For people with ]]>rheumatoid arthritis]]> (RA), the following treatments can help to manage pain, inflammation, stiffness, and decreased functioning:

Application of Heat

Heat improves blood circulation to the treated area. Applying heat via warm soaks, whirlpools, paraffin, or heating pads can be very soothing. Most doctors recommend that you apply the heat for about 10 minutes at a time, 3-4 times a day.

Application of Cold

Cold can help decrease inflammation in an affected joint, thereby relieving pain and improving stiffness and movement.

Apply an ice pack for 20-30 minutes at a time, several times each day. Do not put the ice directly on the unprotected skin.

Intra-articular Corticosteroid Injections

In this therapy, the affected joint is injected with a solution containing a corticosteroid medication such as:

Steroids can help decrease inflammation and therefore pain in the joint. Sometimes, your doctor will remove excess joint fluid from the joint just before injecting the steroid medicine.

Steroid injections often have to be repeated every several months. Most practitioners believe that you shouldn’t get more than three or four such injections in a year. More injections may cause damage to the joint cartilage.

Physical Therapy

Physical therapy can help you decrease pain and stiffness, increase muscle strength, develop flexibility, and improve stamina. Physical therapists can teach you exercises to do on your own, or you can attend regular physical therapy sessions.

Cognitive-Behavioral Therapy and Stress Reduction Techniques

Therapy and ]]>stress reduction]]> techniques, like meditation, can ease the difficulties of living with a chronic, painful condition. In a 2009 study, people with RA were assigned to one of three treatment groups: ]]>cognitive behavioral therapy]]> (CBT), ]]>meditation]]> , or standard treatment. Those in the CBT and meditation groups reported an improvement in pain and their ability to cope with RA compared to those who received standard treatment.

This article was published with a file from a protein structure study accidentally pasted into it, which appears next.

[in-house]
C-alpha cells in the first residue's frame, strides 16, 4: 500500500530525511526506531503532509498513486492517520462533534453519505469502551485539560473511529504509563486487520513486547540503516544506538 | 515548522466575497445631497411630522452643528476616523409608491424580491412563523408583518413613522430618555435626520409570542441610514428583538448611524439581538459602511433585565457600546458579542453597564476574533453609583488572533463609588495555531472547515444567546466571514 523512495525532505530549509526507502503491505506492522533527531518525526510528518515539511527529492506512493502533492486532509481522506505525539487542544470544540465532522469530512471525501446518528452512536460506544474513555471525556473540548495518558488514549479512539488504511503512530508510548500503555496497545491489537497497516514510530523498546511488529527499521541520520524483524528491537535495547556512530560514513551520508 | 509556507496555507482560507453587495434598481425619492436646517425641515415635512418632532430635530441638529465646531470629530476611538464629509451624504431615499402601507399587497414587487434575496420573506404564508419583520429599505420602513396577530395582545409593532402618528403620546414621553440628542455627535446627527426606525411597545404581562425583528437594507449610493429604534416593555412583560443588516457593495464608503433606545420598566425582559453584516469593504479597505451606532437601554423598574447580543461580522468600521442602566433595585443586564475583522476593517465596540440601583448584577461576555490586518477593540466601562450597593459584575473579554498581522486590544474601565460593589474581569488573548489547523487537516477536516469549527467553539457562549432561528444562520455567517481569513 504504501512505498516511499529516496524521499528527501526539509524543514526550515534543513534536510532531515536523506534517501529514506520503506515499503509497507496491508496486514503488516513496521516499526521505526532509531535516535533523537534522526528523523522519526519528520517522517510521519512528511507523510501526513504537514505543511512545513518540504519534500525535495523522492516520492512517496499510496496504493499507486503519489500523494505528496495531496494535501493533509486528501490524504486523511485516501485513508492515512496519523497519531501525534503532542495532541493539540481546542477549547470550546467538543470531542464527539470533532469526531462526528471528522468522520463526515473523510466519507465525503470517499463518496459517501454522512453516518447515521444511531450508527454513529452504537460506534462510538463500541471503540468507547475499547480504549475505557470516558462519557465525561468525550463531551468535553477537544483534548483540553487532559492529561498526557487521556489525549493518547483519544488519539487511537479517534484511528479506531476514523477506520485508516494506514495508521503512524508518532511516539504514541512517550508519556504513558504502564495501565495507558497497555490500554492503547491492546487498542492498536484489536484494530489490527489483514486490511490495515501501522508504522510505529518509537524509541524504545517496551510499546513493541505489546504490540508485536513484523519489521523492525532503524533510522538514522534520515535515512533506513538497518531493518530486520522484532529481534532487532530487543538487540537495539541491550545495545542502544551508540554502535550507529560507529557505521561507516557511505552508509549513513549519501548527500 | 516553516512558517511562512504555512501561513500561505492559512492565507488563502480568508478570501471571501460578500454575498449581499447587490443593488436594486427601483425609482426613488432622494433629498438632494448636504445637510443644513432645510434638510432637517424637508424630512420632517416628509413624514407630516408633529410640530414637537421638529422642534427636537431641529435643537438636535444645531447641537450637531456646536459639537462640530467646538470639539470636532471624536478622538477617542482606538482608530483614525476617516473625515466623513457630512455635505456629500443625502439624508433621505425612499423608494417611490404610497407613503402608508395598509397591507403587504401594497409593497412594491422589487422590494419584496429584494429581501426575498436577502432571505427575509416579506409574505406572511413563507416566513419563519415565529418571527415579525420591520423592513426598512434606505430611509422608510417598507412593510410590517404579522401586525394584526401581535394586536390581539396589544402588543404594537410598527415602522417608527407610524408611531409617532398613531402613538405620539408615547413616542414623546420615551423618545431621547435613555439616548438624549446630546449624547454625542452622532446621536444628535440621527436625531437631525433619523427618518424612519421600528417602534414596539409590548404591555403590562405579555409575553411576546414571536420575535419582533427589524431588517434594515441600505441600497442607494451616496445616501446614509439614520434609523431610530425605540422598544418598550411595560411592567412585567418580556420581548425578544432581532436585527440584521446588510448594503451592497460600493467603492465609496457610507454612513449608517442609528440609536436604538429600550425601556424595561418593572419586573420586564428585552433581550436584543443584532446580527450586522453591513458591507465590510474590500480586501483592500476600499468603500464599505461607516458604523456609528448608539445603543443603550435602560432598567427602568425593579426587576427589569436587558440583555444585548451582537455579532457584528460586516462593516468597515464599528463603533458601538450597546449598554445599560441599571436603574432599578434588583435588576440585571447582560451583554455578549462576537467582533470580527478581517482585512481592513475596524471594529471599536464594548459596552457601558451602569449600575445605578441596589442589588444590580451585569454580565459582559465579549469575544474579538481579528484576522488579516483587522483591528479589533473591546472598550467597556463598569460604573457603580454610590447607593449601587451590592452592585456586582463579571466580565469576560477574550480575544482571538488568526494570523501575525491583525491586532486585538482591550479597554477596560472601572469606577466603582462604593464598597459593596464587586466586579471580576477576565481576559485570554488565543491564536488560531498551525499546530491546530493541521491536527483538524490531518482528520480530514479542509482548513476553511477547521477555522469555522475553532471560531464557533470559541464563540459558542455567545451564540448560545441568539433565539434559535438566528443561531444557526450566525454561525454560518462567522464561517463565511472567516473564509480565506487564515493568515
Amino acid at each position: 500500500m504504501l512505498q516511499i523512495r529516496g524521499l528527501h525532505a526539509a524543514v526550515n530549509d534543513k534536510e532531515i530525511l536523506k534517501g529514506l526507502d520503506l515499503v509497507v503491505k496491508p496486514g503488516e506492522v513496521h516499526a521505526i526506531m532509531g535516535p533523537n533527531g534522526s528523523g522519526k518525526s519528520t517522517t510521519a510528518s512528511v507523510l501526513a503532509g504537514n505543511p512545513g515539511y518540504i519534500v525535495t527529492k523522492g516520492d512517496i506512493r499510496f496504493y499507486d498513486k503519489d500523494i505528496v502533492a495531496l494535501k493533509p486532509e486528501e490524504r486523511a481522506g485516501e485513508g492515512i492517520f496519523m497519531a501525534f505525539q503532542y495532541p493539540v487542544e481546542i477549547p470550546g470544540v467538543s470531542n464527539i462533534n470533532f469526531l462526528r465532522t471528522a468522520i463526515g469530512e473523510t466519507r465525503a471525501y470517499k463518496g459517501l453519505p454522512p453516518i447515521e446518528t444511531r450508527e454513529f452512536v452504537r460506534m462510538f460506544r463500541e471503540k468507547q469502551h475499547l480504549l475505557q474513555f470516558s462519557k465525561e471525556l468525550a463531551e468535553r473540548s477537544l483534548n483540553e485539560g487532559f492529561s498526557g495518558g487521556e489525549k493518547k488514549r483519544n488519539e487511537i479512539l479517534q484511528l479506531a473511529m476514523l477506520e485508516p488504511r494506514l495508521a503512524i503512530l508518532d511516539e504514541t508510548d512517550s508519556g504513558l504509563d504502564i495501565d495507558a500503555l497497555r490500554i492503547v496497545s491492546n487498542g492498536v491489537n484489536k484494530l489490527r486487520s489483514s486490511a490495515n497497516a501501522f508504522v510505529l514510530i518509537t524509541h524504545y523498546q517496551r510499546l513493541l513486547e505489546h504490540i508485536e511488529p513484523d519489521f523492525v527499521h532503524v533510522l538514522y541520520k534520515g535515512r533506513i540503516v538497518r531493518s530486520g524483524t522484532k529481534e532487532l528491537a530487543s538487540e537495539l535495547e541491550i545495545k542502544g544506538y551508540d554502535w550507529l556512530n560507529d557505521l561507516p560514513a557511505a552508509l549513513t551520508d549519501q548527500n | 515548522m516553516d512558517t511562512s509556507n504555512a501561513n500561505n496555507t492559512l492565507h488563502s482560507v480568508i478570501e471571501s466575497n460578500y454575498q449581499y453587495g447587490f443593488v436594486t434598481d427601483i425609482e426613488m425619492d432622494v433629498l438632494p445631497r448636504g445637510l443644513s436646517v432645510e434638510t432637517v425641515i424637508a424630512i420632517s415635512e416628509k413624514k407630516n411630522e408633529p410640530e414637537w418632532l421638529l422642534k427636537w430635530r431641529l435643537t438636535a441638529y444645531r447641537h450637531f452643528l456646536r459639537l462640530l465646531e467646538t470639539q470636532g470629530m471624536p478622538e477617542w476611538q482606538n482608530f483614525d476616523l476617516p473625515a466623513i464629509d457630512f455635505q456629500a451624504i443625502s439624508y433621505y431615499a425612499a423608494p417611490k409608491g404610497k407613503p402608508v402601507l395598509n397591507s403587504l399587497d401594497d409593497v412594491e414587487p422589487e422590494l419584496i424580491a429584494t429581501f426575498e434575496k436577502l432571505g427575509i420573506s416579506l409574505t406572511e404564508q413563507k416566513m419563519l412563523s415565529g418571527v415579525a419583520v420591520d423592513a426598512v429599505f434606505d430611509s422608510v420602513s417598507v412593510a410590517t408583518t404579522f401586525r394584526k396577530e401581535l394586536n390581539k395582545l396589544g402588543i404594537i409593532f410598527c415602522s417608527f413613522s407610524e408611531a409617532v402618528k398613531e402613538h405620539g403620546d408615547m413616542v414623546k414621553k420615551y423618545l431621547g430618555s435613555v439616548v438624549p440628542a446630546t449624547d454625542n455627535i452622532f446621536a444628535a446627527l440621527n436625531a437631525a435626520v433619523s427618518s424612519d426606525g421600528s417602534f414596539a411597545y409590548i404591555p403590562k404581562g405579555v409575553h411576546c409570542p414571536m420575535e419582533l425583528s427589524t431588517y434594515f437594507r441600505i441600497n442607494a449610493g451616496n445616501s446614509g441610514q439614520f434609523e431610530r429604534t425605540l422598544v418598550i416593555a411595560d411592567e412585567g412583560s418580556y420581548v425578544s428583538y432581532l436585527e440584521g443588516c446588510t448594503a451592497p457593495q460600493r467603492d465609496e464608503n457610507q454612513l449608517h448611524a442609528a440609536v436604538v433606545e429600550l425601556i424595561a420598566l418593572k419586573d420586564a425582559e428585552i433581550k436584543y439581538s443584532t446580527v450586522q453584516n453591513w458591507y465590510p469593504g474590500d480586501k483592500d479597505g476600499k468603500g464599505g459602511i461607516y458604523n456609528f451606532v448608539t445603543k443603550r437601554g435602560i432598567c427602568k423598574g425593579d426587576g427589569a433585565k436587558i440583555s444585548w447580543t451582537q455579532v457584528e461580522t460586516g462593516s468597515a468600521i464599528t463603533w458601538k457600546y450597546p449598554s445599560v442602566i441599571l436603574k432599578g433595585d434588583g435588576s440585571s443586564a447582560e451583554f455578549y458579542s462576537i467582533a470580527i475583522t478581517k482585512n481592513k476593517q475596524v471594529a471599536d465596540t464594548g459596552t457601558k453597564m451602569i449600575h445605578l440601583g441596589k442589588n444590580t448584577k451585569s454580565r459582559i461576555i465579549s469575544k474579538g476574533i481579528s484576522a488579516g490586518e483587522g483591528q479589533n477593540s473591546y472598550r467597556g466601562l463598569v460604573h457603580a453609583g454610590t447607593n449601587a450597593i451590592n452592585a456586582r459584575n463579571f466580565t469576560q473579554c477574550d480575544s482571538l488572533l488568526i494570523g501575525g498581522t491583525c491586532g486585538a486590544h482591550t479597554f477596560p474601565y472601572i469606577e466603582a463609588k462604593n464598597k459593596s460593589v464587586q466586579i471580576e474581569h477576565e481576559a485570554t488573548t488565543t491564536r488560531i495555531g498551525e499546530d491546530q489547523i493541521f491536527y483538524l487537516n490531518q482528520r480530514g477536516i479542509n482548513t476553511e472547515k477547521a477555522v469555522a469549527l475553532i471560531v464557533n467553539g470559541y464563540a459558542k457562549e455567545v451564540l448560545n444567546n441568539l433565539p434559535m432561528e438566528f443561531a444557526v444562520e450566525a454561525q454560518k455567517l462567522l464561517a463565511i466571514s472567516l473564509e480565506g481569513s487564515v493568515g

Assistive Devices

If you are having trouble getting around, a cane or walker may help. In addition, a variety of devices are available to help you with tasks that RA can make difficult or impossible, such as buttoning or zipping your clothing, opening jars, opening doors, and other activities of daily living. Talk to your doctor about the kinds of assistance you need. He may recommend a consultation with an occupational therapist.

Apheresis (Prosorba Column)

This is a treatment that involves filtering your blood through a medical device that removes antibodies. The rest of the blood is then returned to you. The procedure takes about 2 hours and is usually done weekly for 12 weeks. Most patients don’t notice improvement of their symptoms until around the 12-week mark. Side effects may include:

  • Fatigue
  • Achy muscles
  • Weakness
  • Fever and chills
  • Nausea

Support Groups

Some people with RA become ]]>depressed]]> and ]]>anxious]]> . Consider finding a ]]>support group]]> where you can meet other people who have learned to cope with the challenges of RA. Sharing your own experiences and learning from the struggles and triumphs of others can be helpful.